Climate change is causing the American southwest (and Phoenix) to warm up even faster than other places - plus the Colorado River's flow is drying up at its sources - is Phoenix even a sustainable choice 30-40 years down the line? Especially for cryopreservations? In Phoenix's favor, it is surrounded by deserts which should make use of the area's solar power, so maybe cost of electricity to cool the damn city down may not be as much of an issue as before, but I'd still worry about the constant electricity needed to cool the cryopreserved bodies throughout the year.
This really depends on many factors such as social connectedness (where your connectedness may be higher where most of your friends are, or where it's easiest to make new friends). The highest longevities in the US are the "ski resort" counties [high altitude may play a role in this] in Colorado, but they're too expensive for most.
Boston is significantly more disaster-proof than the Bay Area - one of the most disaster-proof of the major hubs outside of Europe.
I'm rarely a typical example of anything, but I never noticed anything in the dimension of prudishness or rudeness (I grew up in the Seattle area, now live in Boston). Also there definitely are some communities of "weird people" in "Camberville" (as they call it) too, though they perhaps don't define the predominant culture [I think it's easier for people to feel like they're out of place if they too weird]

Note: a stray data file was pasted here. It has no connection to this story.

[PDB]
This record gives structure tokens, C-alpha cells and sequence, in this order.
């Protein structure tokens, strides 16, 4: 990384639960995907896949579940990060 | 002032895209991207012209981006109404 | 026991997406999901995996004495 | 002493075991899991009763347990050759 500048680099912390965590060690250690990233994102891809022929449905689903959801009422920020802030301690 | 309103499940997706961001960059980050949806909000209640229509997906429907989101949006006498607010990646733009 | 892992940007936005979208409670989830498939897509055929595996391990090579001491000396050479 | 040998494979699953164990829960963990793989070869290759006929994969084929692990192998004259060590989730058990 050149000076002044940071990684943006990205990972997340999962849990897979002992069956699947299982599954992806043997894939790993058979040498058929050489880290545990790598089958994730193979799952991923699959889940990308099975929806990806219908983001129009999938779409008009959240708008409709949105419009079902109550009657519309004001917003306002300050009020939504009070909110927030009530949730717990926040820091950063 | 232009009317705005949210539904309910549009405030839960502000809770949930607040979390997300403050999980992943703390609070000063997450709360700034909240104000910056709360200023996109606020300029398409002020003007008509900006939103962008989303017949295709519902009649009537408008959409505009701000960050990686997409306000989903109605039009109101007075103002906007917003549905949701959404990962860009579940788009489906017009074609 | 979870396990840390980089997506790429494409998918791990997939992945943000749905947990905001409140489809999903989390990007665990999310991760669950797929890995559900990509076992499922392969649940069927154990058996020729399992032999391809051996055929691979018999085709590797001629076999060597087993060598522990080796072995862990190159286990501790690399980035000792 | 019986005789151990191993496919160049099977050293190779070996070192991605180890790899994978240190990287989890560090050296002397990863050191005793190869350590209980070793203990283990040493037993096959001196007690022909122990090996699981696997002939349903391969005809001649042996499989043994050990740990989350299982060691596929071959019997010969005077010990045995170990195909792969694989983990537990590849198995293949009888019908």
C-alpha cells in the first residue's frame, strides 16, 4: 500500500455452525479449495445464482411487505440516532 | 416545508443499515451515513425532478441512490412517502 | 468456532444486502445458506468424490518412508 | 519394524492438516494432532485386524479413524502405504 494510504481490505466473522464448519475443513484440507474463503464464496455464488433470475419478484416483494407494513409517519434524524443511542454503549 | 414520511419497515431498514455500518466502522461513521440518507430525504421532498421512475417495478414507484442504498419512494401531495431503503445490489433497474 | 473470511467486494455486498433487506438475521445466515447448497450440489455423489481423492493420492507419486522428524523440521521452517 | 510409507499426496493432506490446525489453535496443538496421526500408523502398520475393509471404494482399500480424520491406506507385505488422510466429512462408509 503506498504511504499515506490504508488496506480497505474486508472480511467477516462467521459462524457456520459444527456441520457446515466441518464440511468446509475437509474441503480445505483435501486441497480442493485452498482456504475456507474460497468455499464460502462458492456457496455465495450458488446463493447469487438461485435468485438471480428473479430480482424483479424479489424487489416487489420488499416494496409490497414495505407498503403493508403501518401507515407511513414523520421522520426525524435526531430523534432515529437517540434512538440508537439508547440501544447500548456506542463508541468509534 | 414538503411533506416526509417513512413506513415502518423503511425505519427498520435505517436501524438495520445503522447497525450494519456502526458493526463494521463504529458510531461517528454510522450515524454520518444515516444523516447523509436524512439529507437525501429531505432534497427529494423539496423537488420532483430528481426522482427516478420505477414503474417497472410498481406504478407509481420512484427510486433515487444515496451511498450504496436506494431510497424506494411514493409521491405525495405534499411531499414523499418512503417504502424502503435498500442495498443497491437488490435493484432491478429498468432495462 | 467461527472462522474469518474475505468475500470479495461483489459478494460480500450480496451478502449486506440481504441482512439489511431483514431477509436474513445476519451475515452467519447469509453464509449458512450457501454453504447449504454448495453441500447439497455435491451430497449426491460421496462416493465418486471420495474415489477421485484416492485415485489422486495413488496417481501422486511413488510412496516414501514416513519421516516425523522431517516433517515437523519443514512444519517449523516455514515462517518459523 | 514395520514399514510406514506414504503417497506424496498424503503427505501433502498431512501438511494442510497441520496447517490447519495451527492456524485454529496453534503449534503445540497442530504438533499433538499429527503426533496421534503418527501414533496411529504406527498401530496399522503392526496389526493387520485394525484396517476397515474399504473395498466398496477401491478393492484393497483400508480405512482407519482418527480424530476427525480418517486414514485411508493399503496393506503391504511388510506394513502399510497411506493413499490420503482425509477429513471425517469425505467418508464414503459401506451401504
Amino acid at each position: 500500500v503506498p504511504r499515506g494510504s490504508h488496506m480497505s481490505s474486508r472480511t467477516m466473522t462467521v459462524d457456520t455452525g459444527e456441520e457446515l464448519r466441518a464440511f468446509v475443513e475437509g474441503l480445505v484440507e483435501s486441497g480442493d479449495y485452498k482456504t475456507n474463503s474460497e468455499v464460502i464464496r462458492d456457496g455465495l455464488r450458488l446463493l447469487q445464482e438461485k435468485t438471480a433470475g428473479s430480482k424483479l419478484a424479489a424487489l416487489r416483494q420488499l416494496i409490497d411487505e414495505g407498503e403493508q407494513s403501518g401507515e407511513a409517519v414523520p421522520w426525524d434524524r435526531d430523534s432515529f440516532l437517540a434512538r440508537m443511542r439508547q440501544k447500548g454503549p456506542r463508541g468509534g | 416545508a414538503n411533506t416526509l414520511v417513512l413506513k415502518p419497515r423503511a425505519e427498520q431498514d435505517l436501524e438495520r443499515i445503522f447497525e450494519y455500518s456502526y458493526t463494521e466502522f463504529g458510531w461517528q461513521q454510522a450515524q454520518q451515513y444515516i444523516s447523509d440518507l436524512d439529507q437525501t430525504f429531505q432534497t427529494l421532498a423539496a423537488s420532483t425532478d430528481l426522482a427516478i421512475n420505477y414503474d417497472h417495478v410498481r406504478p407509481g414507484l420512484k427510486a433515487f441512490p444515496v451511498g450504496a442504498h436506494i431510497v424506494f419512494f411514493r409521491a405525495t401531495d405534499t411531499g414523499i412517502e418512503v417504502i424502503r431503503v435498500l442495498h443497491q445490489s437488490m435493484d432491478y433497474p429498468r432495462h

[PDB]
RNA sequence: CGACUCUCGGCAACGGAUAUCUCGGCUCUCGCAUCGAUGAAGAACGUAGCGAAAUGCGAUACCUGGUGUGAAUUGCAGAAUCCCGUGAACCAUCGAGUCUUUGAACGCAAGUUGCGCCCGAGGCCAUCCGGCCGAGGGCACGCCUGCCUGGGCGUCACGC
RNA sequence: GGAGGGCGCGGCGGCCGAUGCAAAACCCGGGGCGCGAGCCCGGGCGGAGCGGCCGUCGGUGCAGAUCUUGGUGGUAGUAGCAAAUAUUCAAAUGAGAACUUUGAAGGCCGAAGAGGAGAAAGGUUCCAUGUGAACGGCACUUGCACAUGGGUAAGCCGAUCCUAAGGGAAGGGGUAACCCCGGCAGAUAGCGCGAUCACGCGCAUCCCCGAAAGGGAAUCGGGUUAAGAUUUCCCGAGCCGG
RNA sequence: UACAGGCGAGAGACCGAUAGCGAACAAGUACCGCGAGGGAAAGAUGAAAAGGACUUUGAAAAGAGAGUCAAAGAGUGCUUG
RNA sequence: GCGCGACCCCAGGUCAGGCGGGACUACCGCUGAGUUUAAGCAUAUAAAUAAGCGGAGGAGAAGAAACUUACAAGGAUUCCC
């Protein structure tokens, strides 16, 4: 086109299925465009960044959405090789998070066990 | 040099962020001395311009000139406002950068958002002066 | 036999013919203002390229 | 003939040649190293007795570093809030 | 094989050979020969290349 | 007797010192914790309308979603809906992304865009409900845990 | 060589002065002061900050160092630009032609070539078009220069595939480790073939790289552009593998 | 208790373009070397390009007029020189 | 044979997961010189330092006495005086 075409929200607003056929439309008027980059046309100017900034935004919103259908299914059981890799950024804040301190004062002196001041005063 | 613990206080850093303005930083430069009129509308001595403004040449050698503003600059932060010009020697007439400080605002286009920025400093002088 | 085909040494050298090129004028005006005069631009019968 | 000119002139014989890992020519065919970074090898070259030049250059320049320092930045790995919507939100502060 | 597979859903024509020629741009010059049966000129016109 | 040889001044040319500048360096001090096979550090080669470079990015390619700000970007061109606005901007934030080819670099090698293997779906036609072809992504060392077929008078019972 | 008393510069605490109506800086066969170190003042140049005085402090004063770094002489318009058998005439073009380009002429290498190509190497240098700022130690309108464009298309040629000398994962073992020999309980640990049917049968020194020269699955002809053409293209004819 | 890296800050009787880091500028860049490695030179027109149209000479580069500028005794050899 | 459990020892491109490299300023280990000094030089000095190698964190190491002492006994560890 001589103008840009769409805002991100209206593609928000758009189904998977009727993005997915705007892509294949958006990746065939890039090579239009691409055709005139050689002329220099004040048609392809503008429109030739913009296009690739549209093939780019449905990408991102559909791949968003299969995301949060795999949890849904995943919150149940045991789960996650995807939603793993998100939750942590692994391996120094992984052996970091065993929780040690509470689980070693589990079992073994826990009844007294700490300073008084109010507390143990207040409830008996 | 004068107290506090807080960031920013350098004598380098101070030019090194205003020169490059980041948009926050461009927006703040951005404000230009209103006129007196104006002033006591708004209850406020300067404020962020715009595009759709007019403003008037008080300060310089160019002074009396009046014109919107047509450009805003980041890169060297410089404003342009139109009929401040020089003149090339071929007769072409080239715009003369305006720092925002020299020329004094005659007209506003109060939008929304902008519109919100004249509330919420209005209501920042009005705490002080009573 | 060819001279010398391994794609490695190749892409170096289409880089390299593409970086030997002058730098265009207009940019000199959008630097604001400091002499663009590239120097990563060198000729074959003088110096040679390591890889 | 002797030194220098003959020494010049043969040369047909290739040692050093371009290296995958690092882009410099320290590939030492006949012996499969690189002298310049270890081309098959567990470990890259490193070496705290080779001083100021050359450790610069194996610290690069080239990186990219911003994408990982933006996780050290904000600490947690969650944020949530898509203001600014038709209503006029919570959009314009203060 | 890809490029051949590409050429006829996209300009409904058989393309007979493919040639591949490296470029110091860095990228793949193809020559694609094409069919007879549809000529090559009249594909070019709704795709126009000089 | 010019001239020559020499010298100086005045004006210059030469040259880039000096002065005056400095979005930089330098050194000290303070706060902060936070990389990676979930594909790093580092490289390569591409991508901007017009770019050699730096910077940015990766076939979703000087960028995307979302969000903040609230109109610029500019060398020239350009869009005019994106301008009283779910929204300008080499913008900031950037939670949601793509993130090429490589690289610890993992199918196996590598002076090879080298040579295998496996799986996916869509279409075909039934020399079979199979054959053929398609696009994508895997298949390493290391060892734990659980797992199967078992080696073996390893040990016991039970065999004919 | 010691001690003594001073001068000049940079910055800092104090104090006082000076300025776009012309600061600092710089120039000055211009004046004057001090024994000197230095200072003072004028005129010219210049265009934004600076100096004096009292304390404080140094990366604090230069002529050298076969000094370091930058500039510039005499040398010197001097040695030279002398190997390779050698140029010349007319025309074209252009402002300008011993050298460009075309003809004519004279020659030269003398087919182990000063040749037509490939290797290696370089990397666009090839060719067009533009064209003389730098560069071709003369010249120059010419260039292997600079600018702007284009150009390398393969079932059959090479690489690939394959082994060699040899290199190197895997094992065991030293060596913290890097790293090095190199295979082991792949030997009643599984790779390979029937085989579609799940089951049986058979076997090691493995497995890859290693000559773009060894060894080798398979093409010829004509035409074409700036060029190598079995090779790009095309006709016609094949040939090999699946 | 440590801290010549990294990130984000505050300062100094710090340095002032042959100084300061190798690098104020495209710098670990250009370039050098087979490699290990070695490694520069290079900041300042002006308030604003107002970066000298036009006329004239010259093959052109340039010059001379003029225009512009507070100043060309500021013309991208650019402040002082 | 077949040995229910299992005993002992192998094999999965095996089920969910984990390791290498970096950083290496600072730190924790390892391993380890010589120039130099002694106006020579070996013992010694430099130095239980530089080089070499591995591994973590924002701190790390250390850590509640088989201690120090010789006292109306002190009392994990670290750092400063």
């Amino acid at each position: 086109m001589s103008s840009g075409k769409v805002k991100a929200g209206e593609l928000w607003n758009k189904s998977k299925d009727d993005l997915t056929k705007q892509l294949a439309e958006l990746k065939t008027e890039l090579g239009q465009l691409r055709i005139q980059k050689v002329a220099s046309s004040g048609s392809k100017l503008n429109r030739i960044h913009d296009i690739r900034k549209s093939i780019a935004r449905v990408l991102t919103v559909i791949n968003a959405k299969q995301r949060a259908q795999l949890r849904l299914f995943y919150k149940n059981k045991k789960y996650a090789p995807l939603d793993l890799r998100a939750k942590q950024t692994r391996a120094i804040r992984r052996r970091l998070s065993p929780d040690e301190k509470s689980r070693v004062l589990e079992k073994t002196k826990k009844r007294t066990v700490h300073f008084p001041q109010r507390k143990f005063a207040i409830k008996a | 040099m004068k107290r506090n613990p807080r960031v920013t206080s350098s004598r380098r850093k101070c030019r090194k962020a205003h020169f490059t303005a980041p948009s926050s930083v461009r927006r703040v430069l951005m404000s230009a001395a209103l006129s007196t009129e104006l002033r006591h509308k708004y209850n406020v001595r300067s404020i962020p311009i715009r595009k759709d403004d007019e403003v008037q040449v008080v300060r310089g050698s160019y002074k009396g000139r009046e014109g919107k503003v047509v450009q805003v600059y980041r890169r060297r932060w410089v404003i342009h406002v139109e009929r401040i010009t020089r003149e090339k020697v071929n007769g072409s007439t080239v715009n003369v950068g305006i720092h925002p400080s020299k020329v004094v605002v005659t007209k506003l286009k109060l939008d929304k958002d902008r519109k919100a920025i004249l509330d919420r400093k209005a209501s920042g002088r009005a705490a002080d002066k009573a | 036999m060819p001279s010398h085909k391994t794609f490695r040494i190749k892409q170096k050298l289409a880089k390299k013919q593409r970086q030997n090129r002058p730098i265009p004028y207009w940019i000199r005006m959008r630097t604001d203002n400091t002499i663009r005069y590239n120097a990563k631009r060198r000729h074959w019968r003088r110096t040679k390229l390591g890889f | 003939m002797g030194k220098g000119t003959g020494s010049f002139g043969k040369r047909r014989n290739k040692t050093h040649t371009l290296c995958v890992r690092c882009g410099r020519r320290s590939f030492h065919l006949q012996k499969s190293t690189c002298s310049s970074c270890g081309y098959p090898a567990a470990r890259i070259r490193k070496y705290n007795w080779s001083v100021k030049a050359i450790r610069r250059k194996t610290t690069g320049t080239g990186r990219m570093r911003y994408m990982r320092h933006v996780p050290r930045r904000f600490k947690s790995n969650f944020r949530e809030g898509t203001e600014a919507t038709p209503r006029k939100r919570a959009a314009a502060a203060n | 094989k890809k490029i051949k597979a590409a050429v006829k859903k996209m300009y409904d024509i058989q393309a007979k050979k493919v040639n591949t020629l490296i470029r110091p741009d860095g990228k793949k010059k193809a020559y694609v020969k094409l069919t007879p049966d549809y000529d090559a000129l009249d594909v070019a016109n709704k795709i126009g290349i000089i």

It used to be much more active and frictionless (the Citadel), but the Citadel got evicted sometime late 2016/2017.
Why isn't Boston more popular? (even among the VC crowd)? It just self-evidently seems to the second best place to be. I mean, many Harvard/MIT students I know seem to all want to go to the Bay Area after Boston simply b/c much more happens in the Bay Area (and their friend groups and grouphouses are all there) - and I guess NYC takes second place for "amount of things that happen" and it tends have more communities that are radically open/weird.
Also there used to be the Citadel grouphouse there, but people tend to forget it now.
For lower housing costs, you can also possibly try the outskirts around Boston. I feel Providence is also underappreciated amongst many.
BTW I also appreciate how clean Boston's air is for a major city (there certainly seems to be less car volume here than in NYC or the Bay Area) - https://www.iqair.com/us/usa/massachusetts/boston shows that car traffic contributes less to pollution here than other cities.
How about integrate with the underlay https://www.underlay.org/pub/future/release/5 ? FYI I personally connected some of the team members in the project with each other.
Will all the black swam ETFs (like taleb assistant one universa) make it more efficient in that direction?